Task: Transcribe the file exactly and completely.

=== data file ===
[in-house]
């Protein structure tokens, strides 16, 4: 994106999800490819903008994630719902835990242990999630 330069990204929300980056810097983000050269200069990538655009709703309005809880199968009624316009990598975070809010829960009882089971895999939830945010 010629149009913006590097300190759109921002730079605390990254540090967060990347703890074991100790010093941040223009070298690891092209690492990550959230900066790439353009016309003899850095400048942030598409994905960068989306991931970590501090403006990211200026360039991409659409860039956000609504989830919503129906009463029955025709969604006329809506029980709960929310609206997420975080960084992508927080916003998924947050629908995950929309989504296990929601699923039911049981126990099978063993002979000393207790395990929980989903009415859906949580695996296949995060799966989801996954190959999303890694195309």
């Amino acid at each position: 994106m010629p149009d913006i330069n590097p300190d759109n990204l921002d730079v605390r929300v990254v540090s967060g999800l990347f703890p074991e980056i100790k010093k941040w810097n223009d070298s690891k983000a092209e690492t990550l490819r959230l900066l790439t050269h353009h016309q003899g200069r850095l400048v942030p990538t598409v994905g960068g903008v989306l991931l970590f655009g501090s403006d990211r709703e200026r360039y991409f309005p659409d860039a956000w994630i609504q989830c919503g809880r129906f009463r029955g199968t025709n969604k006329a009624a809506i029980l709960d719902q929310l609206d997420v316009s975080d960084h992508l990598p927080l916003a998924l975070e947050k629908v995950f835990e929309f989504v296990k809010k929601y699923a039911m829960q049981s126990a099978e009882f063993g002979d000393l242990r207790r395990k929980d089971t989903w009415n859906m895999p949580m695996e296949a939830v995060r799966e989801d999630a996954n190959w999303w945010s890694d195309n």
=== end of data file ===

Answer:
[in-house]
């Protein structure tokens, strides 16, 4: 994106999800490819903008994630719902835990242990999630 330069990204929300980056810097983000050269200069990538655009709703309005809880199968009624316009990598975070809010829960009882089971895999939830945010 010629149009913006590097300190759109921002730079605390990254540090967060990347703890074991100790010093941040223009070298690891092209690492990550959230900066790439353009016309003899850095400048942030598409994905960068989306991931970590501090403006990211200026360039991409659409860039956000609504989830919503129906009463029955025709969604006329809506029980709960929310609206997420975080960084992508927080916003998924947050629908995950929309989504296990929601699923039911049981126990099978063993002979000393207790395990929980989903009415859906949580695996296949995060799966989801996954190959999303890694195309």
């Amino acid at each position: 994106m010629p149009d913006i330069n590097p300190d759109n990204l921002d730079v605390r929300v990254v540090s967060g999800l990347f703890p074991e980056i100790k010093k941040w810097n223009d070298s690891k983000a092209e690492t990550l490819r959230l900066l790439t050269h353009h016309q003899g200069r850095l400048v942030p990538t598409v994905g960068g903008v989306l991931l970590f655009g501090s403006d990211r709703e200026r360039y991409f309005p659409d860039a956000w994630i609504q989830c919503g809880r129906f009463r029955g199968t025709n969604k006329a009624a809506i029980l709960d719902q929310l609206d997420v316009s975080d960084h992508l990598p927080l916003a998924l975070e947050k629908v995950f835990e929309f989504v296990k809010k929601y699923a039911m829960q049981s126990a099978e009882f063993g002979d000393l242990r207790r395990k929980d089971t989903w009415n859906m895999p949580m695996e296949a939830v995060r799966e989801d999630a996954n190959w999303w945010s890694d195309n």